Sustainability behind a cup of coffee

Sustainability behind a cup of coffee

Me as a typical urbanite, drinking coffee somehow has become one part of my daily routine, when I am busying, I have grab and go coffee; when I have spare time, I go café hopping inside Hong Kong. While I have consumed about 120 cups of coffee in the past 12 months, around 10 cups per month. So, most of the moment in my everyday life, I struggle with the question of “what should I drink?”, Ice americano? Latte? Or maybe a hand drip? But once I visited a café that promotes sustainability, I searched for more details related to coffee sustainability and realized that I could make lot more choices beyond that.

However, why should coffee go sustainable too? Serious climate change has become a major concern for the entire coffee industry with rising temperature and a shortage of precipitation limiting the crop yields and quality, as well as a direct impact to farmers’ income. Only with consumers’ sustainable coffee choices, farmers can generate long term profit, preserve the coffee sector for the future generation and bring less damage to our living environment.


In What Way We Can Select Sustainable Coffee Choice?


1. Raw materials with a low carbon footprint

Coffee beans and milk are the main raw materials in order to brew a cup of coffee. To start with, we can choose oat milk and local coffee beans which both promotes a low carbon footprint lifestyle. Jumping back to the café, named Clean, I mentioned lately, its promotion on sustainability theme is its most salient feature. Barista there introduce me to their shop, they only use oat milk for all milk coffee beverages. Oat milk is produced in a more sustainable way, without any significant effect on nature including air, land and water; while rearing cows for milk emit greenhouse gases during the procedure, global temperature rises and farmers would bear the impact as the climate is no longer ideal for growing beans.

credit: Instagram @seedtocuphk

For another main raw material, coffee beans usually come from South America, Central America and Africa where is located between 25 degrees North and 30 degrees South. Growing global demand for coffee beans has enhanced the export activities from the origin, resulting in greater carbon emissions from transport. In the long run, when more GHG are released into the atmosphere, global warming intensifies, it will be complicated for farmers to continue farming in the future. Therefore, local bean choice would be the best option to narrow down the emission bring to the atmosphere. However, I am living in Hong Kong, obviously not the mainstream origin of beans. Still, one day I saw an Instagram profile called “SEEDTOCUP”, which is a Hong Kong farmer growing beans himself and selling local beans. He did all the production stages alone, from seeding, harvesting, cupping, roasting, grinding and brewing. The less outsourcing process involved, the less contamination to earth.


2. Certified beans

It is understandable that not every country is able to produce beans and enjoy by the buyers, export products cannot be avoided. Yet this is not a reason for everyone to give up on sustainable options. Fairtrade and Rainforest Alliance certified beans would be the best alternative. The former aimed to achieve equal trading within the global market, so farmers are employing sustainable farming practices while getting enough pay from harvesting. Whereas the latter one mainly emphasizes conservation of the natural environment, in long-term after restoring the ecosystem, farmers can develop and boost production without destroying the fields, a stable agriculture condition can be given to the future generation.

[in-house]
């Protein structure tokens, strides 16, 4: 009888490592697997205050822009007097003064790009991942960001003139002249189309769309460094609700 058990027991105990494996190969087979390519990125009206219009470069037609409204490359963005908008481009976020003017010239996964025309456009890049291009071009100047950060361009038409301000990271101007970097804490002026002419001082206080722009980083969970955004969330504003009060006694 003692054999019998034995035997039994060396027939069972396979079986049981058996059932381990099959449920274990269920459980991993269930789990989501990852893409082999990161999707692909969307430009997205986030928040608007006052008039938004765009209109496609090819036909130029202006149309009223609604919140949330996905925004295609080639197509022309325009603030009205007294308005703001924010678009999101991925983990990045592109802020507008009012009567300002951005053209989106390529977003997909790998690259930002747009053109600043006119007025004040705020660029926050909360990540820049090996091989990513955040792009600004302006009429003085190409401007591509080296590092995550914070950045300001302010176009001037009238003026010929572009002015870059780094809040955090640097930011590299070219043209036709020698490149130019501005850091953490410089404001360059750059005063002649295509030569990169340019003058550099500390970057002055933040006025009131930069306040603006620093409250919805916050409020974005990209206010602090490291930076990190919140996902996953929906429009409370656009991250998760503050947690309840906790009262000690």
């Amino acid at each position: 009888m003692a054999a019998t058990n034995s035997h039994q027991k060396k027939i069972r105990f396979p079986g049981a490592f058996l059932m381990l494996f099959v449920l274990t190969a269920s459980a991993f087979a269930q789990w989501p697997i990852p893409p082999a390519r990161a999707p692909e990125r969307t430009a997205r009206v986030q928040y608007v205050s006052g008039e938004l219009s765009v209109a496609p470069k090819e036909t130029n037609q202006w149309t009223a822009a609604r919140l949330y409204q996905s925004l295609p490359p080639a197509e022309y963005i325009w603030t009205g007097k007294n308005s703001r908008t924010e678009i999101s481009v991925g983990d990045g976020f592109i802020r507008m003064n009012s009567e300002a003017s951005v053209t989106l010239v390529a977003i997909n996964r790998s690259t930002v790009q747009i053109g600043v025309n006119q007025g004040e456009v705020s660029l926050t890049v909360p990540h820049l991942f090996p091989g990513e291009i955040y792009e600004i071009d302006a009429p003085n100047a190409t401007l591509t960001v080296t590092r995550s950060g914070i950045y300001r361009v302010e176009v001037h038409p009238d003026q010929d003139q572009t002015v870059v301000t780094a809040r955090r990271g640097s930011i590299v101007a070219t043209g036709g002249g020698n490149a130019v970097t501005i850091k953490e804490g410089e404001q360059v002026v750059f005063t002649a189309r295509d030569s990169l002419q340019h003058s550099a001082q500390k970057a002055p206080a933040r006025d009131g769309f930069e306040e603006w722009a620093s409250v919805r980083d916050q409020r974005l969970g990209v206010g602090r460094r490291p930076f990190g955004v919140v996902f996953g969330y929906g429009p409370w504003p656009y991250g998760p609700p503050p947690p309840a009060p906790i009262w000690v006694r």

credit: Nespresso

From a customer perspective, we can choose to order coffee in the shops using certified beans. By way of example, Starbucks is one of the biggest coffee chain stores and they started purchasing 100% fair trade certified beans in 2000. Since then, lots of other chain stores and individual stores followed the action, the idea of certified beans was widely advocated and used. Nespresso, a company that sells espresso machines and coffee capsules, is always related itself to sustainable projects. They released a video called “The choice We Make”, a story about a farmer in Colombia. Nespresso had chosen to build a mill there to raise the quality of farmers’ beans and turned out the profit had improved farmers’ livelihood. This 10 million viewed video was evidence proving that Nespresso was lending a helping hand to some of the farmers and telling why consumers should drink sustainably. As a customer, we have a huge reason to make sure the decision we make is to benefit the laborious farmers.


3. Packaging with waste minimized

It is extremely common that many coffee shops offer economic incentives to buyers who bring their own cup to the shop, it is a win-win situation that buyers may enjoy coffee at a lower price while alleviating the waste burden on the environment. Unfortunately, we do not always remember to bring our own cup or it adds extra weight to our bag. After I went to another café in Hong Kong, called Soul, then I found out there is a next-level solution. The signature beverage of Soul was crispy mocha, it was a cup of mocha held by an edible cup. Although the cup looked like a corkboard, it was tasty like an ice cream cone, satiety was brought at the same time. This is definitely the best answer to produce zero waste when consuming coffee. I wish all baristas who are reading this are adding it to their menu!


There are many challenges on the road to sustainability but imagine if we don’t even utilize the sustainable alternatives we have now, it is difficult to ensure the coffee industry can survive in the future generation.